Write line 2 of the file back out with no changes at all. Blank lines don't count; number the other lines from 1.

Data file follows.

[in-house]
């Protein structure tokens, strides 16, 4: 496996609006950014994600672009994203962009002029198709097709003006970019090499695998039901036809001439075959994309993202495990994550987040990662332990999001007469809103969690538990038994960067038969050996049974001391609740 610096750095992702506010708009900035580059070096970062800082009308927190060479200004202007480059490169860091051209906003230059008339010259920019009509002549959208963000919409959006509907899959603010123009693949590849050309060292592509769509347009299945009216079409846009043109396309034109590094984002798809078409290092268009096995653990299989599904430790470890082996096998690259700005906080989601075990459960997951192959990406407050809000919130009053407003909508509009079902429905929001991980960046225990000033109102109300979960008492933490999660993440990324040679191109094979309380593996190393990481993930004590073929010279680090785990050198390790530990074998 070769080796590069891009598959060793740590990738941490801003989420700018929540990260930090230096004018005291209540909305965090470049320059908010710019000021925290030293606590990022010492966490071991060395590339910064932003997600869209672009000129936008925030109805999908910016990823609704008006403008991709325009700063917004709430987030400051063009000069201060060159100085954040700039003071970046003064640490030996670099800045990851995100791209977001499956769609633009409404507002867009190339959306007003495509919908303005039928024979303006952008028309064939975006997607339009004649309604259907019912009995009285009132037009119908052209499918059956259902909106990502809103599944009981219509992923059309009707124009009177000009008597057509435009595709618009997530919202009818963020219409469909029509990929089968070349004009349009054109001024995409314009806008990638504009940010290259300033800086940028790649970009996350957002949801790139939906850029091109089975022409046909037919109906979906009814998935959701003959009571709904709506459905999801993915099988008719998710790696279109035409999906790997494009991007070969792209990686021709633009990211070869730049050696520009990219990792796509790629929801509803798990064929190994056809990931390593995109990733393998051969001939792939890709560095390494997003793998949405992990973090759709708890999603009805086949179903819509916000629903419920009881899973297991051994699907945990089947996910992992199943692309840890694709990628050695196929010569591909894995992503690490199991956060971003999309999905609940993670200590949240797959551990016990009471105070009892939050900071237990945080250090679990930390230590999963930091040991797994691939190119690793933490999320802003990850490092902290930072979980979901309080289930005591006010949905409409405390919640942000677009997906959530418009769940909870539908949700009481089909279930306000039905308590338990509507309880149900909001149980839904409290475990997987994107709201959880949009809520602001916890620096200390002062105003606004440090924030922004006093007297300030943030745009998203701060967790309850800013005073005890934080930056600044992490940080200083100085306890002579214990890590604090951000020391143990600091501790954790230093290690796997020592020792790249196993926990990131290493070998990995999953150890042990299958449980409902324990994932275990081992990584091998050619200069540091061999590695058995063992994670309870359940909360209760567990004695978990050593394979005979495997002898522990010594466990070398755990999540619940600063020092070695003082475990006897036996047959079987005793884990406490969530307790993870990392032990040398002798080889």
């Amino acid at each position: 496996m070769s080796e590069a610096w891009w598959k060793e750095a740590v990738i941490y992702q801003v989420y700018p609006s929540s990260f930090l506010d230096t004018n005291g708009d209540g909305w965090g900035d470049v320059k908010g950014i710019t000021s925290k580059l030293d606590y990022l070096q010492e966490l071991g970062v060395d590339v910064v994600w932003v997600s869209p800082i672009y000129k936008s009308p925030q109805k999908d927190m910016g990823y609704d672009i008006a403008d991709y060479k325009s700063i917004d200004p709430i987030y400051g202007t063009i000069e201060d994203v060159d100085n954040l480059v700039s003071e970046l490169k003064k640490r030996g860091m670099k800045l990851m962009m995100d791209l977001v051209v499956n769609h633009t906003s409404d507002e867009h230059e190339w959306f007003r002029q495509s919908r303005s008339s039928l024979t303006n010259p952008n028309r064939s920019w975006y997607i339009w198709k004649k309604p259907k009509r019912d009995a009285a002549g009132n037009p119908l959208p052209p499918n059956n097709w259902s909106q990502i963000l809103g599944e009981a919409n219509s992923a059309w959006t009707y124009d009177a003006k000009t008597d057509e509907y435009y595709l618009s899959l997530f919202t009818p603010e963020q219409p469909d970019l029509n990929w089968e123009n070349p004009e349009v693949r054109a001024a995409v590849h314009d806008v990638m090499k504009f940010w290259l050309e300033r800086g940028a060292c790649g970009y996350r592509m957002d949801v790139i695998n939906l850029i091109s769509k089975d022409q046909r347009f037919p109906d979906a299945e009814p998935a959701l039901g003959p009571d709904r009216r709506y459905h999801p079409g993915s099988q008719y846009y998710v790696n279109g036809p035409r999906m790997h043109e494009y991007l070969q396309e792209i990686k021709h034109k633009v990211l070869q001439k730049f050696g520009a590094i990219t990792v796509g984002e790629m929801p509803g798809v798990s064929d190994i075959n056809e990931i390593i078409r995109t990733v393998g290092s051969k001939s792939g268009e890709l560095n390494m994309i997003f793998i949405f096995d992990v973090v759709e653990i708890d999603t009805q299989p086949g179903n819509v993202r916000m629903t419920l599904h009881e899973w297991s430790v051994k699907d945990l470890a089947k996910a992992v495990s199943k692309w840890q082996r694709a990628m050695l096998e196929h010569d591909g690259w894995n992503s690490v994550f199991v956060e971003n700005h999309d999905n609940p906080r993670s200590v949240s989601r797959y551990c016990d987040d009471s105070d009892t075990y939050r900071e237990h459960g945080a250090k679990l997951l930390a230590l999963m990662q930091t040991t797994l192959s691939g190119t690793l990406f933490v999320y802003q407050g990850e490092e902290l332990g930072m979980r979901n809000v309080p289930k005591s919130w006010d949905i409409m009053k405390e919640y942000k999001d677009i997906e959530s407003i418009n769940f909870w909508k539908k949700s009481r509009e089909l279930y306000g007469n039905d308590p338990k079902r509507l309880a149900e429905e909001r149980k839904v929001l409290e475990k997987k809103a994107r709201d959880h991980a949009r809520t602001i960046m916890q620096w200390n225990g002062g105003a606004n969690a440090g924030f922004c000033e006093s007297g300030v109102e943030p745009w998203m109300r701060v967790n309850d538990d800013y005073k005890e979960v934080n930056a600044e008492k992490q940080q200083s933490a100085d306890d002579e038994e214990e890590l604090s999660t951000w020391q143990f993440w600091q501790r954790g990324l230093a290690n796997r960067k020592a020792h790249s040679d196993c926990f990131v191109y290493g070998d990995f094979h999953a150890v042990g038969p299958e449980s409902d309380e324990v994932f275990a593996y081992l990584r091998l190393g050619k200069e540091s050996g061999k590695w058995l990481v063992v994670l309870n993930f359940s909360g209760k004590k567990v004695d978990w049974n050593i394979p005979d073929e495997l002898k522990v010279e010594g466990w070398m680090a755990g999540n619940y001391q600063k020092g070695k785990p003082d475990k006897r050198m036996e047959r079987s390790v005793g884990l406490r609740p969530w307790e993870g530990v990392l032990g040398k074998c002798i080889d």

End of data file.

């Protein structure tokens, strides 16, 4: 496996609006950014994600672009994203962009002029198709097709003006970019090499695998039901036809001439075959994309993202495990994550987040990662332990999001007469809103969690538990038994960067038969050996049974001391609740 610096750095992702506010708009900035580059070096970062800082009308927190060479200004202007480059490169860091051209906003230059008339010259920019009509002549959208963000919409959006509907899959603010123009693949590849050309060292592509769509347009299945009216079409846009043109396309034109590094984002798809078409290092268009096995653990299989599904430790470890082996096998690259700005906080989601075990459960997951192959990406407050809000919130009053407003909508509009079902429905929001991980960046225990000033109102109300979960008492933490999660993440990324040679191109094979309380593996190393990481993930004590073929010279680090785990050198390790530990074998 070769080796590069891009598959060793740590990738941490801003989420700018929540990260930090230096004018005291209540909305965090470049320059908010710019000021925290030293606590990022010492966490071991060395590339910064932003997600869209672009000129936008925030109805999908910016990823609704008006403008991709325009700063917004709430987030400051063009000069201060060159100085954040700039003071970046003064640490030996670099800045990851995100791209977001499956769609633009409404507002867009190339959306007003495509919908303005039928024979303006952008028309064939975006997607339009004649309604259907019912009995009285009132037009119908052209499918059956259902909106990502809103599944009981219509992923059309009707124009009177000009008597057509435009595709618009997530919202009818963020219409469909029509990929089968070349004009349009054109001024995409314009806008990638504009940010290259300033800086940028790649970009996350957002949801790139939906850029091109089975022409046909037919109906979906009814998935959701003959009571709904709506459905999801993915099988008719998710790696279109035409999906790997494009991007070969792209990686021709633009990211070869730049050696520009990219990792796509790629929801509803798990064929190994056809990931390593995109990733393998051969001939792939890709560095390494997003793998949405992990973090759709708890999603009805086949179903819509916000629903419920009881899973297991051994699907945990089947996910992992199943692309840890694709990628050695196929010569591909894995992503690490199991956060971003999309999905609940993670200590949240797959551990016990009471105070009892939050900071237990945080250090679990930390230590999963930091040991797994691939190119690793933490999320802003990850490092902290930072979980979901309080289930005591006010949905409409405390919640942000677009997906959530418009769940909870539908949700009481089909279930306000039905308590338990509507309880149900909001149980839904409290475990997987994107709201959880949009809520602001916890620096200390002062105003606004440090924030922004006093007297300030943030745009998203701060967790309850800013005073005890934080930056600044992490940080200083100085306890002579214990890590604090951000020391143990600091501790954790230093290690796997020592020792790249196993926990990131290493070998990995999953150890042990299958449980409902324990994932275990081992990584091998050619200069540091061999590695058995063992994670309870359940909360209760567990004695978990050593394979005979495997002898522990010594466990070398755990999540619940600063020092070695003082475990006897036996047959079987005793884990406490969530307790993870990392032990040398002798080889």